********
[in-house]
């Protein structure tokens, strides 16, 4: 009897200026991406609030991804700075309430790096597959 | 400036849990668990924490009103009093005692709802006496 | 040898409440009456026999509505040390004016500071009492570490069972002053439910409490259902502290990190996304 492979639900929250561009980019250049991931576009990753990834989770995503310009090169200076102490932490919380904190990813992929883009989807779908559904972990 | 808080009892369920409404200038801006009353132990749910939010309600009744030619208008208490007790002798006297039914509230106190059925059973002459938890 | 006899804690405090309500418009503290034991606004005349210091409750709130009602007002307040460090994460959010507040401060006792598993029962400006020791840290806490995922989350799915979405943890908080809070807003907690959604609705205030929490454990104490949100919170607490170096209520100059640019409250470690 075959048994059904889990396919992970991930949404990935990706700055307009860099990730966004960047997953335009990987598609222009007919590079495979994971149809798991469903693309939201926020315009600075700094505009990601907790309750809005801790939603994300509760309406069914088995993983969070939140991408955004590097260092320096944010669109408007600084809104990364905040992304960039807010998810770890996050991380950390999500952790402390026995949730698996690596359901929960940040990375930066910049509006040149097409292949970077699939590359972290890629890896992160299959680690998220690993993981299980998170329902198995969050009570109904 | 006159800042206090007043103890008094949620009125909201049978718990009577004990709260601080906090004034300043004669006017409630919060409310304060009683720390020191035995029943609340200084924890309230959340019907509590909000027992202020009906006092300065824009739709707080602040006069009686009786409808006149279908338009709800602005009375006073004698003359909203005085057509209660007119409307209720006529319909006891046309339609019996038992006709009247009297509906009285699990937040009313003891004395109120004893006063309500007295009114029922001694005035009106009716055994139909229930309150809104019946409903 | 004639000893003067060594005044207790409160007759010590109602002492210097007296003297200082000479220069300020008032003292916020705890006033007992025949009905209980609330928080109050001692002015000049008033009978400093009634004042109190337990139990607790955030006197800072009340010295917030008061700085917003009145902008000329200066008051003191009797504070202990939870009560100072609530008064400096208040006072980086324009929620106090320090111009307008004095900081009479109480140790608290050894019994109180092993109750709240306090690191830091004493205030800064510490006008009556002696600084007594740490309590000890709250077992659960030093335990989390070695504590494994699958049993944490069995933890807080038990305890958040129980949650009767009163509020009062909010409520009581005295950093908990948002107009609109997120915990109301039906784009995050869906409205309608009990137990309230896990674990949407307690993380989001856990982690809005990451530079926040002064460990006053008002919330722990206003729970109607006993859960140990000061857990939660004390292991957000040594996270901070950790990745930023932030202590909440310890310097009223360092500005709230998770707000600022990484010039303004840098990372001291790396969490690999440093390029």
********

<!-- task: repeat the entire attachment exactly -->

[in-house]
């Protein structure tokens, strides 16, 4: 009897200026991406609030991804700075309430790096597959 | 400036849990668990924490009103009093005692709802006496 | 040898409440009456026999509505040390004016500071009492570490069972002053439910409490259902502290990190996304 492979639900929250561009980019250049991931576009990753990834989770995503310009090169200076102490932490919380904190990813992929883009989807779908559904972990 | 808080009892369920409404200038801006009353132990749910939010309600009744030619208008208490007790002798006297039914509230106190059925059973002459938890 | 006899804690405090309500418009503290034991606004005349210091409750709130009602007002307040460090994460959010507040401060006792598993029962400006020791840290806490995922989350799915979405943890908080809070807003907690959604609705205030929490454990104490949100919170607490170096209520100059640019409250470690 075959048994059904889990396919992970991930949404990935990706700055307009860099990730966004960047997953335009990987598609222009007919590079495979994971149809798991469903693309939201926020315009600075700094505009990601907790309750809005801790939603994300509760309406069914088995993983969070939140991408955004590097260092320096944010669109408007600084809104990364905040992304960039807010998810770890996050991380950390999500952790402390026995949730698996690596359901929960940040990375930066910049509006040149097409292949970077699939590359972290890629890896992160299959680690998220690993993981299980998170329902198995969050009570109904 | 006159800042206090007043103890008094949620009125909201049978718990009577004990709260601080906090004034300043004669006017409630919060409310304060009683720390020191035995029943609340200084924890309230959340019907509590909000027992202020009906006092300065824009739709707080602040006069009686009786409808006149279908338009709800602005009375006073004698003359909203005085057509209660007119409307209720006529319909006891046309339609019996038992006709009247009297509906009285699990937040009313003891004395109120004893006063309500007295009114029922001694005035009106009716055994139909229930309150809104019946409903 | 004639000893003067060594005044207790409160007759010590109602002492210097007296003297200082000479220069300020008032003292916020705890006033007992025949009905209980609330928080109050001692002015000049008033009978400093009634004042109190337990139990607790955030006197800072009340010295917030008061700085917003009145902008000329200066008051003191009797504070202990939870009560100072609530008064400096208040006072980086324009929620106090320090111009307008004095900081009479109480140790608290050894019994109180092993109750709240306090690191830091004493205030800064510490006008009556002696600084007594740490309590000890709250077992659960030093335990989390070695504590494994699958049993944490069995933890807080038990305890958040129980949650009767009163509020009062909010409520009581005295950093908990948002107009609109997120915990109301039906784009995050869906409205309608009990137990309230896990674990949407307690993380989001856990982690809005990451530079926040002064460990006053008002919330722990206003729970109607006993859960140990000061857990939660004390292991957000040594996270901070950790990745930023932030202590909440310890310097009223360092500005709230998770707000600022990484010039303004840098990372001291790396969490690999440093390029």